Published: Sat, November 12, 2016
Health | By Constance Griffith

This USB Stick Performs an HIV Test

This USB Stick Performs an HIV Test

That's the vision of a team of scientists from the Imperial College London and DNA Electronics, who announced Thursday that they had developed a potentially revolutionary gadget to detect an HIV patient's viral load. Researchers said that the device could be useful in remote settings to help patients manage their treatment effectively, since current tests to detect virus levels take three days and involve sending a blood sample to a laboratory.

Scientists have invented USB stick that can test for HIV in under 30-minutes. The whole process occurs in less half an hour to complete (with most tests averaging around 21 minutes), rather than the multiple day-long wait and lab requirements of other test.

Using a mobile phone chip, the USB HIV test only requires a small blood sample to work. The presence of the virus initiates an electrical signal that can be read by a computer, laptop, or similar handheld device, according to the announcement.

Graham Cooke, of the Department of Medicine at Imperial College London, said in a statement.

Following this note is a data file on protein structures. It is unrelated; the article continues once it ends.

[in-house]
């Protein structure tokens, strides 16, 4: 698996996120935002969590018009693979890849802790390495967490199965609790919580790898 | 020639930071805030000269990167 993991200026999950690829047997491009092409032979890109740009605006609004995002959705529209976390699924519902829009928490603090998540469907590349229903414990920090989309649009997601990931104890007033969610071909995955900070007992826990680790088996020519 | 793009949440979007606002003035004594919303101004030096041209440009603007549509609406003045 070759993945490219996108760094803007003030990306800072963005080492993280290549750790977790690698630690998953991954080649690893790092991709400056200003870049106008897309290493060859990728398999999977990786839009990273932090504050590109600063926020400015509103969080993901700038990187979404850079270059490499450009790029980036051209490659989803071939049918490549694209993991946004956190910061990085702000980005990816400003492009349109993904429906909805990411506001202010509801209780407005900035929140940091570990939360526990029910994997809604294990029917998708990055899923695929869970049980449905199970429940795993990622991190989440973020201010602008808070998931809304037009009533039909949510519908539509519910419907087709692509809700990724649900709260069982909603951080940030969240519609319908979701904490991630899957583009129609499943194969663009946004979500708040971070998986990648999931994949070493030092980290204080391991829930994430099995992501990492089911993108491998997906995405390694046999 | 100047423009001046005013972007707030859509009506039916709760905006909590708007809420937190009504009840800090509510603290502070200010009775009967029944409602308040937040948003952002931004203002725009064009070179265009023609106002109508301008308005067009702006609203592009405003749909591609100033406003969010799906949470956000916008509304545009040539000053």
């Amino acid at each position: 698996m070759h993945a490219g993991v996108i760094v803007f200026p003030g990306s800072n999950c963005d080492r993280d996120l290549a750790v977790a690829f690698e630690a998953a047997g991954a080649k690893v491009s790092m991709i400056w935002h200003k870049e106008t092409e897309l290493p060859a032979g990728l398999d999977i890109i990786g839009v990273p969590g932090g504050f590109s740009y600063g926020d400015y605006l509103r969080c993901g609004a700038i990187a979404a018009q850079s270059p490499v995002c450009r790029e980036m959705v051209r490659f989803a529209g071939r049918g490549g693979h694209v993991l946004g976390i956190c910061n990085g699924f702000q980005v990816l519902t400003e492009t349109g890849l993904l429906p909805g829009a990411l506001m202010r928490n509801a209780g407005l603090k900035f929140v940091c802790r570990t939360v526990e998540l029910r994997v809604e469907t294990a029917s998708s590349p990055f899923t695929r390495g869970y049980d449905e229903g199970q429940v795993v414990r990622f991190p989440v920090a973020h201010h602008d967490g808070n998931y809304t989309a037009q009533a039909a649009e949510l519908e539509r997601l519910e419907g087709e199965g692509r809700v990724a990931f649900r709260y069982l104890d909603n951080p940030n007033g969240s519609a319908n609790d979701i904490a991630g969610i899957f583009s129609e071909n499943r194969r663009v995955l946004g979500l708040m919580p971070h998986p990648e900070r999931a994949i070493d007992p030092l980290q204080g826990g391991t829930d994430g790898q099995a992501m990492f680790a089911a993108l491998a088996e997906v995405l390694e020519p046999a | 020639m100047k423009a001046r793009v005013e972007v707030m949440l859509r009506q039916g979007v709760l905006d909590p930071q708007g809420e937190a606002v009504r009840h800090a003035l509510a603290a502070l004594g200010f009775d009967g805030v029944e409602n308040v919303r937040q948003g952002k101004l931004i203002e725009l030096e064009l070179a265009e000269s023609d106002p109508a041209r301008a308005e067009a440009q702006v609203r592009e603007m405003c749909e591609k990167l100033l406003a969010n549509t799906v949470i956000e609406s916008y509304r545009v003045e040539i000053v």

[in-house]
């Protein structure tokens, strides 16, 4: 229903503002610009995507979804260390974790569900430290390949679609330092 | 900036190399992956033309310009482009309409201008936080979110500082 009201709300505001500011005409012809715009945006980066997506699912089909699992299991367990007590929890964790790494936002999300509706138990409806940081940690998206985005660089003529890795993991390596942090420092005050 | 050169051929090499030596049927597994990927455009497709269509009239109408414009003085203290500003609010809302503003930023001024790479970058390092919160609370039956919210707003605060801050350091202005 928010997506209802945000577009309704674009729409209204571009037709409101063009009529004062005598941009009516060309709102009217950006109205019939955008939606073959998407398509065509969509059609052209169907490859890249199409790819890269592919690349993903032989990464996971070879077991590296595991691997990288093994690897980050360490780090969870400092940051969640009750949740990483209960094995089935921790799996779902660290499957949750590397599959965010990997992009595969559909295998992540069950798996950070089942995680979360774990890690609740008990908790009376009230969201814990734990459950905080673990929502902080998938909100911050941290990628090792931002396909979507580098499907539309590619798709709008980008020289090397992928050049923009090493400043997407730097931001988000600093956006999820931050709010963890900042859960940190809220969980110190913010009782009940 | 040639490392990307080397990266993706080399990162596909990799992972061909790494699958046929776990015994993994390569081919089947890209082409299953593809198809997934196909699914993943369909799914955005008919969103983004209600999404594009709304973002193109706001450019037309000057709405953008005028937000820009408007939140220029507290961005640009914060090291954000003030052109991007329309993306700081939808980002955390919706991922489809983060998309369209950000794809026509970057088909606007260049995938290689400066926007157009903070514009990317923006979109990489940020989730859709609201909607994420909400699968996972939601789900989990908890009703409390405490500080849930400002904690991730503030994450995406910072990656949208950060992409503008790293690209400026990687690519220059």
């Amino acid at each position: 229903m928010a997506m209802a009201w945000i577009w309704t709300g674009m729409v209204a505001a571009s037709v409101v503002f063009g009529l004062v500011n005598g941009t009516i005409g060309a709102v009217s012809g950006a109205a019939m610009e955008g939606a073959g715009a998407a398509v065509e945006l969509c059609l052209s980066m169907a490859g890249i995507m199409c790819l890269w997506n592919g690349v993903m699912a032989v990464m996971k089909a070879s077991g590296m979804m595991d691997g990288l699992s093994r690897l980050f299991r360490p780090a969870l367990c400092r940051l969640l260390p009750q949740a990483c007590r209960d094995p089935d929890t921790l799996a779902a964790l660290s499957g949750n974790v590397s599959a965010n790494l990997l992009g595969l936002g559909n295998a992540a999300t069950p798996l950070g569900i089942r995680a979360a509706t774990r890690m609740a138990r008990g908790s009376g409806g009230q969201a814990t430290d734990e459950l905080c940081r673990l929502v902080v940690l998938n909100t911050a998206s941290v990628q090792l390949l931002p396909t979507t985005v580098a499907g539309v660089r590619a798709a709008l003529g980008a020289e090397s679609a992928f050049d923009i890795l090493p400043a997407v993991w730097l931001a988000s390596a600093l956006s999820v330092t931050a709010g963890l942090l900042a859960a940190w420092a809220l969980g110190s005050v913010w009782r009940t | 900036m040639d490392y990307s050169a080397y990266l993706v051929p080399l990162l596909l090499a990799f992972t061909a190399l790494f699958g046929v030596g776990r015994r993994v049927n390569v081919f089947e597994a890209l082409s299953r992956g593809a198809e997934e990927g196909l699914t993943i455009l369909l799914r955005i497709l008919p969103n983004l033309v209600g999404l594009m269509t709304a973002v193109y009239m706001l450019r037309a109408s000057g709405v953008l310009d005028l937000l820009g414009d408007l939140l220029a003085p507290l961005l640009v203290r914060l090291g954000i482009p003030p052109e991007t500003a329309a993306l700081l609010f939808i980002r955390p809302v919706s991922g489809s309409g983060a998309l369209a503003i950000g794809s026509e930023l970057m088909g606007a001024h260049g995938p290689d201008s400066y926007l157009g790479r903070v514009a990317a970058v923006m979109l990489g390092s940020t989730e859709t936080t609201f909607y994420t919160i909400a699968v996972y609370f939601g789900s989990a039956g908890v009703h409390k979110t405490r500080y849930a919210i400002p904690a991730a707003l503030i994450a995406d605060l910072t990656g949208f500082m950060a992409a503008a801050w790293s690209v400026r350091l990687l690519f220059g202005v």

Patients being treated for HIV will usually see their viral load reduce thanks to anti-retroviral drugs, but undergo regular testing to measure the amount of virus in the bloodstream - to monitor check the medication is working and monitor drug-resistance.

The goal primary is to provide HIV-positive patients a way to monitor their condition and identify any troubling signs during their treatment from the comfort of their homes, the same way that diabetes patients can monitor sugar levels using a blood glucose monitor and heart patients can keep track of their blood pressure using a blood pressure monitor.

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The idea behind the HIV USB stick - of empowering consumers to access information about themselves that previously had been hard or even impossible to get - is a seductive notion promoted by several prominent companies.

The USB device resembles a memory stick.

The device was created by scientists at Imperial College London along with researchers at the USA -based DNA Electronics, Reuters reported.

Researchers are also examining whether the technology could be used to diagnose other viruses, such as hepatitis.

The stick had a 95 percent accuracy ratio in the 991 blood samples that it was used to test.

"At DNAe we are already applying this highly adaptable technology to address significant global threats to health, where treatment is time-critical and needs to be right the first time", said Chris Tomazou, DNAe founder and one of the study's authors. The USB stick holds a lot of promise for certain regions in Africa where instances of HIV infection are high but patient monitoring options are greatly limited or entirely unavailable.

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